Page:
Auld Lang Syne

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Oh! The horror!

Whilst in Hong Kong I was frequently given stern and foreboding warnings about the degeneration which is prevalent in China.

Traffic is relentless and uncompromising I was told; in fact, if a car happened to clip your heel, it would proceed to turn around and run you over for killing somebody is certainly cheaper than and less tedious than paying insurance premiums.
If you ask for chicken in your soup people quipped, they will give you dog instead, not out of spite but because dog meat is more feasible than a chicken’s tender loins.
People are rude and abrasive, inconsiderate of other peoples personal space and harmony was ultimately, the general consensus amongst those I spoke to.
The streets were also purportedly dirty and laden with litter.
And so forth.

This was not the case though as I found the traffic to be controlled, the food delectable, the people affable and the streets clean.

My expectations of China even before I heard these extravagant apocalyptic accounts was somewhat morose. The government’s proclivities for the death penalty, capriciously obliterating satellites in space, aiming missiles at Taiwan, supporting Kim Jong-Il and most recently, hacking into the Pentagon, generated a rigid facade in my mind of what I should anticipate.
The people were not brutal murderers however, nor were they penny-pinching thieves. They were, in fact, the opposite.
Whenever I required help, ultimately, most people, despite the language barrier, were grateful to offer their support.
One notable instance was in Xi’an; I was bewildered and lost, unable to find my bus, and a taxi driver who had previously been heckling me saw my disposition and consequently personally guided me to where my bus was situated. This was without asking for money, of course (unlike the tendencies in a certain other country which I have recently visited). Furthermore, this was not an isolated incident.
All societies have citizens who are good and bad, benevolent and malevolent, honourable and evil and so forth. Yet in China, from my travels there, the former epoch disproportionately overshadowed the latter.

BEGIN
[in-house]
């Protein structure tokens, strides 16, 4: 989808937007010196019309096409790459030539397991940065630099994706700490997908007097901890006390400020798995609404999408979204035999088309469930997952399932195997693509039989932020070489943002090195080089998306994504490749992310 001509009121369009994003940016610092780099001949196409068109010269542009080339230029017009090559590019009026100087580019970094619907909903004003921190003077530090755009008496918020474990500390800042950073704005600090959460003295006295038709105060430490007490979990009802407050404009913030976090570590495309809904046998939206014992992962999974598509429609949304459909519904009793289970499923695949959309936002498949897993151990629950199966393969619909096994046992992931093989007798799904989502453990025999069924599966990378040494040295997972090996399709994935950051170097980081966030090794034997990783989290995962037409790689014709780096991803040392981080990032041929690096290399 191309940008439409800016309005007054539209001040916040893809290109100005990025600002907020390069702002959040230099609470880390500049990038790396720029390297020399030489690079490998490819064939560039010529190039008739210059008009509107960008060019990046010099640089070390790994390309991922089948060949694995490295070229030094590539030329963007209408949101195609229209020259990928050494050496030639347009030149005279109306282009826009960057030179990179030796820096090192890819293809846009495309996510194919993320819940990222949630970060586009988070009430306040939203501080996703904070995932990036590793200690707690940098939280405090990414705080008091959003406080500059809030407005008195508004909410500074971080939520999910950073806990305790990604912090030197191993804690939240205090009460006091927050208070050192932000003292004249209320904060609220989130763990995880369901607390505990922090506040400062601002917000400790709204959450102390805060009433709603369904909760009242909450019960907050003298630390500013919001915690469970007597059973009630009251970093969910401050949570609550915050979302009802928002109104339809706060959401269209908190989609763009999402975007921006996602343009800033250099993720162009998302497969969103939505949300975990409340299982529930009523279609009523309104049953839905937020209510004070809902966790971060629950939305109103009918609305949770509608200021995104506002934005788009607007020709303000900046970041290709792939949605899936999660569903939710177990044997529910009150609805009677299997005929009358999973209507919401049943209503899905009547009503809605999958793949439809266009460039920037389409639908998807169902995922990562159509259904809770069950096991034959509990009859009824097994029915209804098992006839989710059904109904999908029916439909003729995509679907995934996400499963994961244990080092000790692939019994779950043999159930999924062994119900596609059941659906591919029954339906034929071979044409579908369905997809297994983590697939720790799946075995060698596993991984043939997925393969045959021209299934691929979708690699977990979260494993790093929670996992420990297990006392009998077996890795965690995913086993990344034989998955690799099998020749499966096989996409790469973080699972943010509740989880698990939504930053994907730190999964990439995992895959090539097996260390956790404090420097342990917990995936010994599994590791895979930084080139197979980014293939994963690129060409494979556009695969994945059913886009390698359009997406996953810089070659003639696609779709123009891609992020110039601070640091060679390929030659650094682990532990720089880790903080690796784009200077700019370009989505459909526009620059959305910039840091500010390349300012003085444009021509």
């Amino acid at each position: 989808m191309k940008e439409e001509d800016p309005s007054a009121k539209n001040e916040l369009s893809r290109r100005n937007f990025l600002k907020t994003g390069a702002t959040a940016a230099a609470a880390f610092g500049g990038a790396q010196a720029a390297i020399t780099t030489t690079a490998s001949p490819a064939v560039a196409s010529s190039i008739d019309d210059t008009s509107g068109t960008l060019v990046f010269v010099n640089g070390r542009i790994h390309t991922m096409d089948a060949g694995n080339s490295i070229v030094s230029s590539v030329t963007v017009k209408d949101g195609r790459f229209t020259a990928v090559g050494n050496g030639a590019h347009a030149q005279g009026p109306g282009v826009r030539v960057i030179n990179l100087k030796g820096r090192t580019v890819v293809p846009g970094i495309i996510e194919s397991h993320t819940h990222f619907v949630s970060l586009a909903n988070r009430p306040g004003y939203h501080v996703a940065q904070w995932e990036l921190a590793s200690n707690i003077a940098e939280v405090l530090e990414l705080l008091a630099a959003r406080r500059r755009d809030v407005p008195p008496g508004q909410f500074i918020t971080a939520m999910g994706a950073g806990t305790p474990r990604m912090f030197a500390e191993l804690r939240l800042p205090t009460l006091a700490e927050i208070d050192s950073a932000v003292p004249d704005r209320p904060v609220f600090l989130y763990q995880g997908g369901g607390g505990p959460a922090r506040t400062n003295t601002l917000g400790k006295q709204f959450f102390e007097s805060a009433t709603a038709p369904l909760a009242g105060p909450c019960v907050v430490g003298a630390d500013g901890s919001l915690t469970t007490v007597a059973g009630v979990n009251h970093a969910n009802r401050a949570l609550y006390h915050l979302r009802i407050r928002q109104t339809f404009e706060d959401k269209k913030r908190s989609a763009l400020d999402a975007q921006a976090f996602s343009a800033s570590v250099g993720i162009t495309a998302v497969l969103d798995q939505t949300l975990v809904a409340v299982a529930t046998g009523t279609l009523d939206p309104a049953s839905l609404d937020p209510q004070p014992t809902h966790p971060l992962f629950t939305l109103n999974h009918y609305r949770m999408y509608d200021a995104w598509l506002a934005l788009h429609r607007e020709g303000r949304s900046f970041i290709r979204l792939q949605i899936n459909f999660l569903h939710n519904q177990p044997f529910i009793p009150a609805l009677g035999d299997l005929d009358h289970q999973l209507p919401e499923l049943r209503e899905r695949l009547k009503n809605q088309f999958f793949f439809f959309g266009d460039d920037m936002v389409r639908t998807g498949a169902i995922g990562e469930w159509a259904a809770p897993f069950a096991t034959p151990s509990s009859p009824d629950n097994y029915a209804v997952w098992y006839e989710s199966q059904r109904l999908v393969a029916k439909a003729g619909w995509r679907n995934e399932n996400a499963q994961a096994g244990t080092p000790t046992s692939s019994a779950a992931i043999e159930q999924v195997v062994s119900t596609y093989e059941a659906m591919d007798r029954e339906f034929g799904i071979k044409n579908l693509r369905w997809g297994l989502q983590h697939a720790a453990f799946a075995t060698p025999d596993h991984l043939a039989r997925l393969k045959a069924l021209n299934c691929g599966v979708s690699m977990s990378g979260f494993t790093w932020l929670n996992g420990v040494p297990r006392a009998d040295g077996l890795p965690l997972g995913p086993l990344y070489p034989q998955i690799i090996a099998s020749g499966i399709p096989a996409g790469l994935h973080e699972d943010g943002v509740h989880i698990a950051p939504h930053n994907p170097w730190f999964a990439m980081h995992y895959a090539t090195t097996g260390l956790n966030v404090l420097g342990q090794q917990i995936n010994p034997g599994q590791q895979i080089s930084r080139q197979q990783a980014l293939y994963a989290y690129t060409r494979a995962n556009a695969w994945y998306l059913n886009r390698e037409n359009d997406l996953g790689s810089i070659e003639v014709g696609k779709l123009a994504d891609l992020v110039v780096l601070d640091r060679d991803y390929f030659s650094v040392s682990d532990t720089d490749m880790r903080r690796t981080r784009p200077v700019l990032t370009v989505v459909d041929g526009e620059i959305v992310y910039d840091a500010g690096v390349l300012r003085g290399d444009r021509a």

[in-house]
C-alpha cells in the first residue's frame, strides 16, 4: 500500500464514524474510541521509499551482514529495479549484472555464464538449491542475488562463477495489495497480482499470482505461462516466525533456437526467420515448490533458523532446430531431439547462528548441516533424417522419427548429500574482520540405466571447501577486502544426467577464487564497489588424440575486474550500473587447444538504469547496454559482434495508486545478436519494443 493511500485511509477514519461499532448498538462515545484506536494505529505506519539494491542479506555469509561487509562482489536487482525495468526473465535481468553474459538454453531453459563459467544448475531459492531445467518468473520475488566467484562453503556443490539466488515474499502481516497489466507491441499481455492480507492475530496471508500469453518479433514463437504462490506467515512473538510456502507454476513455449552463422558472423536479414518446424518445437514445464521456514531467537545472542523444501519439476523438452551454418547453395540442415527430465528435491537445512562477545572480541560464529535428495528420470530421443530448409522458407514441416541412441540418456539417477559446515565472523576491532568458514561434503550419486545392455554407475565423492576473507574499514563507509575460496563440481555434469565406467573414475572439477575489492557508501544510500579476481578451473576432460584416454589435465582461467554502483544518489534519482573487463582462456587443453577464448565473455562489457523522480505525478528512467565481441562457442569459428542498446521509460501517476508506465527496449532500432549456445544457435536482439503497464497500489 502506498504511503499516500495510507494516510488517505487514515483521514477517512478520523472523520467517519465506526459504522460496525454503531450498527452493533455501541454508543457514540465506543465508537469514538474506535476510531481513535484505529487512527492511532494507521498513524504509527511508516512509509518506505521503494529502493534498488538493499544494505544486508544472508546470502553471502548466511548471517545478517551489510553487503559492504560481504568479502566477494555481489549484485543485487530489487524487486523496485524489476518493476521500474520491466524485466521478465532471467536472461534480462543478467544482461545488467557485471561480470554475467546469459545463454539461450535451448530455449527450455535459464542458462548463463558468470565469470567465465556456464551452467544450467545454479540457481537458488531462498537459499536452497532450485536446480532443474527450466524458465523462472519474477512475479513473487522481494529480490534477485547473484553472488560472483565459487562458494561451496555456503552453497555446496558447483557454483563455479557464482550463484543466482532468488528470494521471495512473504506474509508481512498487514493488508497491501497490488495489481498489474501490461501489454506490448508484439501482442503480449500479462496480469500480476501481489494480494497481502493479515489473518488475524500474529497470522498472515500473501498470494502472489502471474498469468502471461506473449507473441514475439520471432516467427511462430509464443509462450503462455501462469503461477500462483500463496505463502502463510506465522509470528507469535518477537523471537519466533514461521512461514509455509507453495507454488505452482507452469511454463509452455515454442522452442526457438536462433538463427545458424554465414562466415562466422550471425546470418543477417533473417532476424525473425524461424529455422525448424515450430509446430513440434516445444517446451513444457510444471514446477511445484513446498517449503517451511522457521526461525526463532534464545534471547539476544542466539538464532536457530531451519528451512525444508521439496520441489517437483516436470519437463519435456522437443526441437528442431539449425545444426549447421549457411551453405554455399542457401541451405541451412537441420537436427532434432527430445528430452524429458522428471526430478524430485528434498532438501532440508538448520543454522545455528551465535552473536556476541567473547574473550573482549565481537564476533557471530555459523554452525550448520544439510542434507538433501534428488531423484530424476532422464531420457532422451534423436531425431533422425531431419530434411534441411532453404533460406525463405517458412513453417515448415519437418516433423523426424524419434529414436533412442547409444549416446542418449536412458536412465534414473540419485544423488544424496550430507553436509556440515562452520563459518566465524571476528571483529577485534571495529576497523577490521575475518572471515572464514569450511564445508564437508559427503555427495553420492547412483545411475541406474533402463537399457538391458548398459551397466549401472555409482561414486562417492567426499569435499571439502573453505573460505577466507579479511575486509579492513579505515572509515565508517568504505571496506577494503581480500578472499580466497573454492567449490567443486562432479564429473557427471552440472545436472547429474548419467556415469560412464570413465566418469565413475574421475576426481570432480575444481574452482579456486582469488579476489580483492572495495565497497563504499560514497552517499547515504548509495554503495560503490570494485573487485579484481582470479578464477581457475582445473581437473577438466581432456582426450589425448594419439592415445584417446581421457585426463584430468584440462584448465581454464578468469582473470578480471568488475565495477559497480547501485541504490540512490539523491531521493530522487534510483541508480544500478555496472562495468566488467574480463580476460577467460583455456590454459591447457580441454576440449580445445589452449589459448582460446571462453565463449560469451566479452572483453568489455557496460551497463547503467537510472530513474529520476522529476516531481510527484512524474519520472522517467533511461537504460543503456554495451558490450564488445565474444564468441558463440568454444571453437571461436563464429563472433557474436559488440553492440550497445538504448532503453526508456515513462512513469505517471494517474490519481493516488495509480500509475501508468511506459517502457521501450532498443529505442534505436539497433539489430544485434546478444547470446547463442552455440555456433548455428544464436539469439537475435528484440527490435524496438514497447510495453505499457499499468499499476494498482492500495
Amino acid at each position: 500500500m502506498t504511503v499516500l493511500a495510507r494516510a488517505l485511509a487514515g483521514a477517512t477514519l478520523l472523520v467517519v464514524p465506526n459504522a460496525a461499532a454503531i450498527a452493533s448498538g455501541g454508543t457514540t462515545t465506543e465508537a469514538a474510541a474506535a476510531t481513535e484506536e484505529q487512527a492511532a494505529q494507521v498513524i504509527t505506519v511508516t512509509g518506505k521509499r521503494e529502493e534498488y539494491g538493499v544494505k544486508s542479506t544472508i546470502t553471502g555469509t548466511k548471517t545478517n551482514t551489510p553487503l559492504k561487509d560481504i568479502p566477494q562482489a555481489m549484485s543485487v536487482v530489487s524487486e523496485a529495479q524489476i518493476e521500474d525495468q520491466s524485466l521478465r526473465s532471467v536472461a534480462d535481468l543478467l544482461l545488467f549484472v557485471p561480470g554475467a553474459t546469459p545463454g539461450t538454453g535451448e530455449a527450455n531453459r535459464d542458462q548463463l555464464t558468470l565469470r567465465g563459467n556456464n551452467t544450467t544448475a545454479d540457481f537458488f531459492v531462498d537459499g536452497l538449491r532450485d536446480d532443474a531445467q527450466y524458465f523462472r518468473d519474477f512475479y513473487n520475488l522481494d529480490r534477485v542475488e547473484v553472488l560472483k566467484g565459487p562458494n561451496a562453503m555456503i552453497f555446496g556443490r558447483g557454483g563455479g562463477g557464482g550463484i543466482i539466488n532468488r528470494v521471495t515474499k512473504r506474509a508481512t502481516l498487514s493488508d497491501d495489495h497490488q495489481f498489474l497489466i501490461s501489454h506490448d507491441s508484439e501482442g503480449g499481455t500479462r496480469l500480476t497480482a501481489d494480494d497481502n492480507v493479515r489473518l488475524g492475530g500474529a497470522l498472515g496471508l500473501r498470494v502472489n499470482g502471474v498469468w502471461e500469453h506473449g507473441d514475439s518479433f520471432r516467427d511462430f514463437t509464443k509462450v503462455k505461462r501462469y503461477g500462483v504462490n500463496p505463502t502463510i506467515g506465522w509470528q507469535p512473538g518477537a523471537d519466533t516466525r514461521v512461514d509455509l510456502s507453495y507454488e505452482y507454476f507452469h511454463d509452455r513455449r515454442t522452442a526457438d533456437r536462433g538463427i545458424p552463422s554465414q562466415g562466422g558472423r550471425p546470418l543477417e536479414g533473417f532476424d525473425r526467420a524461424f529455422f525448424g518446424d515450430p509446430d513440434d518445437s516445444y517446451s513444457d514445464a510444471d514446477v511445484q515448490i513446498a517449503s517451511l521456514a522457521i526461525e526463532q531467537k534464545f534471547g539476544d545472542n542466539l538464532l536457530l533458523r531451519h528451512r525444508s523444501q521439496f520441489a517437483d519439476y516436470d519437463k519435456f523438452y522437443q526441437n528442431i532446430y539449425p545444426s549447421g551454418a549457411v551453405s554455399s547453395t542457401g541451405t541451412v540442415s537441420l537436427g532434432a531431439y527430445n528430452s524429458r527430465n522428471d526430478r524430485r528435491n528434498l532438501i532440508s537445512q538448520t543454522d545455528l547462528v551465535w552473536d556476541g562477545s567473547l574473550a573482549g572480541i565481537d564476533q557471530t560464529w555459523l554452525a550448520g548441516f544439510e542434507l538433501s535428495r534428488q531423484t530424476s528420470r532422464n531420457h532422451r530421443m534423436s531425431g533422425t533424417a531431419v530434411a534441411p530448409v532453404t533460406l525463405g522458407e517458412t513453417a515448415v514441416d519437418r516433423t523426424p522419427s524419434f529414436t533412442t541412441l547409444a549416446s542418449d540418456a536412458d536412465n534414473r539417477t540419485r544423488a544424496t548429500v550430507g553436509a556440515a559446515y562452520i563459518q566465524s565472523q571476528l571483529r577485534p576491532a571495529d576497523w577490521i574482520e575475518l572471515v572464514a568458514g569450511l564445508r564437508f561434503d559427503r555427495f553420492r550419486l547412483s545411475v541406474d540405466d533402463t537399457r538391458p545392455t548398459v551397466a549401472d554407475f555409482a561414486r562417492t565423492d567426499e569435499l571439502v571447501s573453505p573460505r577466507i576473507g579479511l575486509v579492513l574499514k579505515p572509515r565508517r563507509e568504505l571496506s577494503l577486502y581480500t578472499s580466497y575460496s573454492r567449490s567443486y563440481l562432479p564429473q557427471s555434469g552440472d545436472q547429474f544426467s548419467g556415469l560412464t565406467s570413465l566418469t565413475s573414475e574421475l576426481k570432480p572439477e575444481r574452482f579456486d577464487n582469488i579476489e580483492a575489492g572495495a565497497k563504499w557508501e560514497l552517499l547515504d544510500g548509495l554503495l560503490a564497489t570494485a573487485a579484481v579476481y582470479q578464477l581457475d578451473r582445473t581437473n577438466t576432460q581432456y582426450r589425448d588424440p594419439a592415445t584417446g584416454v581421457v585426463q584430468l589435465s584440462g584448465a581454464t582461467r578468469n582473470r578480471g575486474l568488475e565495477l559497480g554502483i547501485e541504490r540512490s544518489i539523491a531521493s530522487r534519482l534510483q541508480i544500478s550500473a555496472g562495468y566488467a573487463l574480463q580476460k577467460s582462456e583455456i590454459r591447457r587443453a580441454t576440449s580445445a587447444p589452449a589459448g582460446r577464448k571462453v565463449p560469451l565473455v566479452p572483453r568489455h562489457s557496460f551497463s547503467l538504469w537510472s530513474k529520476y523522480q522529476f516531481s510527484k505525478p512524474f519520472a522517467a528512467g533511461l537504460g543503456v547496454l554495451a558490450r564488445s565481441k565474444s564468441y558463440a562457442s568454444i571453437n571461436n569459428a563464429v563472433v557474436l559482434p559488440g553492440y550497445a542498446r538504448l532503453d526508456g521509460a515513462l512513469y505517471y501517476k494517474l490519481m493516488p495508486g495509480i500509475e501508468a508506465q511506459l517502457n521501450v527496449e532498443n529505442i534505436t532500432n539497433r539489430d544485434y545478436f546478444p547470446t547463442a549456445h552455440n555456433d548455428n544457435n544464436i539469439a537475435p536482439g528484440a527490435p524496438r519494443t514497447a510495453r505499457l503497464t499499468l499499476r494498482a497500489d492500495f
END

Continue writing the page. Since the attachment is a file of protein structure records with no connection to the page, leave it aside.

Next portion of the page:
Consequently I have realised that maybe was are slightly xenophobic towards the Chinese; a fear arising from the reality that a new, potent and powerful force is emerging in the world.
Is China a threat? It is too premature to tell, although, judging by the people it is undoubtedly better to engage rather than altercate with them.

What I realised whilst walking around the streets of the major cities and seeing rows of shops selling Gucci, Prada and Nike is that this country does not practice Communism. No, instead ‘Chinaism’ leads the way, for this is the Communist Republic of Capitalism!

And so, the tone is set.

Shanghai, my first destination in China, was a vast sprawling city. Compared to the compact convenience I had become habituated to in Hong Kong, exploring the city was particularly assiduous upon my feet. Nevertheless it was fascinating to wander through (with the aid of the subway) as the juxtaposition between the old and the new became apparent; between the old, quaint colonial buildings and the new looming skyscrapers. The most remarkable area was The Bund where you can take postcard picture of the skyline. Although, in contrast to Hong Kong, Shanghai’s skyline appeared slightly barren, with the array of cranes constructing new landmarks in the distance, it seems apparent that within a decade it will be as saturated with glass, steel and concrete than its southern neighbour.